Global Battcock Family Tree

Just another weblog

Thomas Battcock (1781-1845), corn and coal in Chelsea

Thomas William Battcock was baptized in 1781 at St Mary Abbots in Kensington.  He became a corn and coal merchant.

Coals from Newcastle 

With the rapid industrial revolution in London, coal was the business to be in.  Business was booming.  Britain had the best environment for businessmen in the world with the largest common market, few taxes and severe restrictions under the Combination Acts on any form of trade unions.  Adam Smith could not hold back his praise: “the security which laws in Great Britain give to every man that he shall enjoy the fruits of his own labour, is alone sufficient to make any country flourish”.  Much of this business required coal.  The trade in coal in London had grown wildly from 800,000 tons in 1700 to two and a half million tons by the end of the century.    Thomas owned a wharf known as Battcock’s Wharf, where the coal would have been unloaded. 

The trade in coal was severely regulated in London.  Within 24 hours of any ship with a cargo of coal reaching Blackwell, the captain had to have sent to the Clerk of the Coal Market a copy of the certificate of shipment.  The original certificate had to be sent to the Coquet Office of the lord Mayor.  The Clerk of the Market exhibits the certificate to denote the cargo is for sale.  The Coal Factor was in charge of selling the coal to the merchants.  Coal was allowed to be sold on Monday, Wednesday and Friday between twelve and two as set out in the “Sale of Coal Act”.  The books are shut at two and the Factors have to get the contracts by three to the Clerks who receive one penny.  The coal was heaved out of the ships by “whippers” into lighters under the “inspection of a Meter” appointed by the Corporation of the City of London.   The Meter was paid three shillings a day and the Captain usually invited him for dinner aswell.  The “whippers” could only be employed by “undertakers” who had to have a license from the Corporation.  Undertakers were not allowed to be publicans but this ruling was regularly evaded.  The lighter would take the coal to the merchant’s wharf such as Battcock’s Wharf in Chelsea.  At the wharf, the coal was now under the control of the “Land Meter” who assessed how much coal was unloaded.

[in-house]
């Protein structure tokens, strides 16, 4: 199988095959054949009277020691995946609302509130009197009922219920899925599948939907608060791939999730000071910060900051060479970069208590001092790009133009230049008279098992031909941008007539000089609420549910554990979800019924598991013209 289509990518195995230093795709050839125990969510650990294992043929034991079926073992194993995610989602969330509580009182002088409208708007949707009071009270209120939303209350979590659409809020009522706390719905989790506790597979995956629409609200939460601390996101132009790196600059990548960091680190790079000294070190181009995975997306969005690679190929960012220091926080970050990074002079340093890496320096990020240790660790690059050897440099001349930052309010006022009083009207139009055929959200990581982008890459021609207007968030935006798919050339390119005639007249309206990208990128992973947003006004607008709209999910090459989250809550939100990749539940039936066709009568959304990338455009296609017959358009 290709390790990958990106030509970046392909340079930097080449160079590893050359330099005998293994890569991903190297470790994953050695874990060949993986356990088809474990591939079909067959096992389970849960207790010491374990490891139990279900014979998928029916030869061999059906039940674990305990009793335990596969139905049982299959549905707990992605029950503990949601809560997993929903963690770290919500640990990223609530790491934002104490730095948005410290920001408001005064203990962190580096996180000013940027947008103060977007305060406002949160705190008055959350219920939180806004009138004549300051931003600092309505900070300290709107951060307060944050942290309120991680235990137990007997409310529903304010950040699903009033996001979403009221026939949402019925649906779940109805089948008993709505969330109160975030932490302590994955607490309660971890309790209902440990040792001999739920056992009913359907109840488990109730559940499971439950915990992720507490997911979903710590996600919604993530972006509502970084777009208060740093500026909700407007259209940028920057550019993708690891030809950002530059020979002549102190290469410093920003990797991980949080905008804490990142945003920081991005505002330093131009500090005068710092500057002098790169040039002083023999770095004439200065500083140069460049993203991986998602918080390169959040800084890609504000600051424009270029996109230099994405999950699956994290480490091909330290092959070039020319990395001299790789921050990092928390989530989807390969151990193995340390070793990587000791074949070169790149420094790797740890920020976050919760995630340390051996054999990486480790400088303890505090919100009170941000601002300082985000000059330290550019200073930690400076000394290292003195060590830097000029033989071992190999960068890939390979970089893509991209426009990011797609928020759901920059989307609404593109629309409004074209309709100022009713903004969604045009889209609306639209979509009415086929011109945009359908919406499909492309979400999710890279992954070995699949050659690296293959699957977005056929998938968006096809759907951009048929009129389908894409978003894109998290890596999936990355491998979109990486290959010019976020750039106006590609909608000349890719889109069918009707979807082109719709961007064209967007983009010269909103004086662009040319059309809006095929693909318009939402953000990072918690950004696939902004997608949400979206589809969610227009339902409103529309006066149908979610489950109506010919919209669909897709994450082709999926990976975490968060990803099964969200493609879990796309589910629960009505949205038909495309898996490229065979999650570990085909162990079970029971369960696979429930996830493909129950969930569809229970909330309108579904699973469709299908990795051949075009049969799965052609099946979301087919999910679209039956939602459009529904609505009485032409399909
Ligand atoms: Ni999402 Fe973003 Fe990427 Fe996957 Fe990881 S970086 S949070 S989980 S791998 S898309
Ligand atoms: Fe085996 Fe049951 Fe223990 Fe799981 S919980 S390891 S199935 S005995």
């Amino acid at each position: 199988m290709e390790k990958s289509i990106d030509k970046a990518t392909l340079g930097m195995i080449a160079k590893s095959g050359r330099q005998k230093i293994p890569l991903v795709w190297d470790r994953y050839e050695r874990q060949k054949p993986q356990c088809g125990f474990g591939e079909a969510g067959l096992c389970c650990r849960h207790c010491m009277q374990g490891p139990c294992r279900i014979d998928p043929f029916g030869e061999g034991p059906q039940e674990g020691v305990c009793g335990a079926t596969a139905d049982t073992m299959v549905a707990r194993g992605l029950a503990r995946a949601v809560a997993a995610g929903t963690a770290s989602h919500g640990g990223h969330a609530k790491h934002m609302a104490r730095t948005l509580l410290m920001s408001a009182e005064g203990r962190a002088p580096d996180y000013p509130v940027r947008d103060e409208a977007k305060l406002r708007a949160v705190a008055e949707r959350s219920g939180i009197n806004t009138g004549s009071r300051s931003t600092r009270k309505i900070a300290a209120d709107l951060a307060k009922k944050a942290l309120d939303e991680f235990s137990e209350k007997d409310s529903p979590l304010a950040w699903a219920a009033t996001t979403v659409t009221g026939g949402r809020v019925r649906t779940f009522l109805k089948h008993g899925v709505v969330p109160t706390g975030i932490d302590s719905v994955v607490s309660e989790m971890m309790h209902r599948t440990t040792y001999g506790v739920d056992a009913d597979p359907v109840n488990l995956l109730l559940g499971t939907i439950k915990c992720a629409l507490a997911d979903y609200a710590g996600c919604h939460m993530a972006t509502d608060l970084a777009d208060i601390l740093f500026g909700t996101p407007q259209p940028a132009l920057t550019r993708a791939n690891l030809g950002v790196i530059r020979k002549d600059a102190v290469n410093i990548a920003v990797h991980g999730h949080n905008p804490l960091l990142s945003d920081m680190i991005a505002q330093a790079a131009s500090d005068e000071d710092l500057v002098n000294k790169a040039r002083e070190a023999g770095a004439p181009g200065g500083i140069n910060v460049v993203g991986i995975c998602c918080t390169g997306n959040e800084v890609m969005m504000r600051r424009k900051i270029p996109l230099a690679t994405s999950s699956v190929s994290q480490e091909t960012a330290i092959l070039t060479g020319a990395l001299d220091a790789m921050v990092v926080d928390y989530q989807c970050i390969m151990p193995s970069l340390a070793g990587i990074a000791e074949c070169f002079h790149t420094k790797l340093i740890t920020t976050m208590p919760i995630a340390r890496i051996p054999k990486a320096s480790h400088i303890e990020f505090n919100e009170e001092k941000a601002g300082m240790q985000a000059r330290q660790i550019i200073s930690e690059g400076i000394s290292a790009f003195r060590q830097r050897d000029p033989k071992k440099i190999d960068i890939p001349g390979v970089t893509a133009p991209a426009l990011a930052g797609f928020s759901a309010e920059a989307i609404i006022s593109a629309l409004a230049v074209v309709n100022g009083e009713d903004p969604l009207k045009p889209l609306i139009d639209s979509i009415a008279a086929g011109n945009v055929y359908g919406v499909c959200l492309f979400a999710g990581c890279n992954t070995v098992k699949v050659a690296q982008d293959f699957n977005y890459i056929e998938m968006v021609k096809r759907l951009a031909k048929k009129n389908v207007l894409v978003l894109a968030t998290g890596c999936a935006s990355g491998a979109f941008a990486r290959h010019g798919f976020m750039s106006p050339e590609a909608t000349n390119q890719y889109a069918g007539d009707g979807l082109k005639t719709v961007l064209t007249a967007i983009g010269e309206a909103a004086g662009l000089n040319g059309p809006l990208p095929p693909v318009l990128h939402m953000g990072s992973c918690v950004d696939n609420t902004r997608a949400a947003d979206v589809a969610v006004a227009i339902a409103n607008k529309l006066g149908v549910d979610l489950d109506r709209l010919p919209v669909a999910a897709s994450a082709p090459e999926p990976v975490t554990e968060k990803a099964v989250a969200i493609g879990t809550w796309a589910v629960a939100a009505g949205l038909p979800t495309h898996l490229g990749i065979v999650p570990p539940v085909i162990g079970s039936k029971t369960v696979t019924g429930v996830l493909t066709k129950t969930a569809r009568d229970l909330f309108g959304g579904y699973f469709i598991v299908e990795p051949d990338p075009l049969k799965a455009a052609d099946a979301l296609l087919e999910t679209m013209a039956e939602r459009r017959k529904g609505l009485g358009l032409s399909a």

Corn, middlemen and merchants

Thomas was also a corn merchant.  Corn and coal often went together.  It was an interesting if dangerous time to be a corn merchant. With the introduction of the Corn Laws in 1804-13, which imposed heavy tariffs on imported corn, the price for bread was kept high.  The trade in corn was dependant on the quality of the harvest in England and the prices varied widely depending on the weather.  As is often the case, people would blame high prices on the merchants.  There had many riots and disturbances with crowds attacking and looting stores and trying to lynch corn merchants.  The riots were followed by a flurry of pamphlets defending and attacking the merchants. Adam Smith’s defense was often quoted: “the interests of the inland dealer and that of the great body of the people, how opposite soever at first they appear, are even in years of scarcity exactly the same”. Sir Thomas Turton investigated if there was any hoarding or whether merchants were involved in anti-competitive cabals.  He found no evidence of hoarding and did not feel that the merchants could control the market. 

Thomas would have negotiated the purchase of corn at the Corn Exchange or more likely at the two coffee houses just outside and the corn would have been delivered to his wharf.  He would have sold his corn onto “jobbers” who would then sell the corn onto the millers and bakers across London.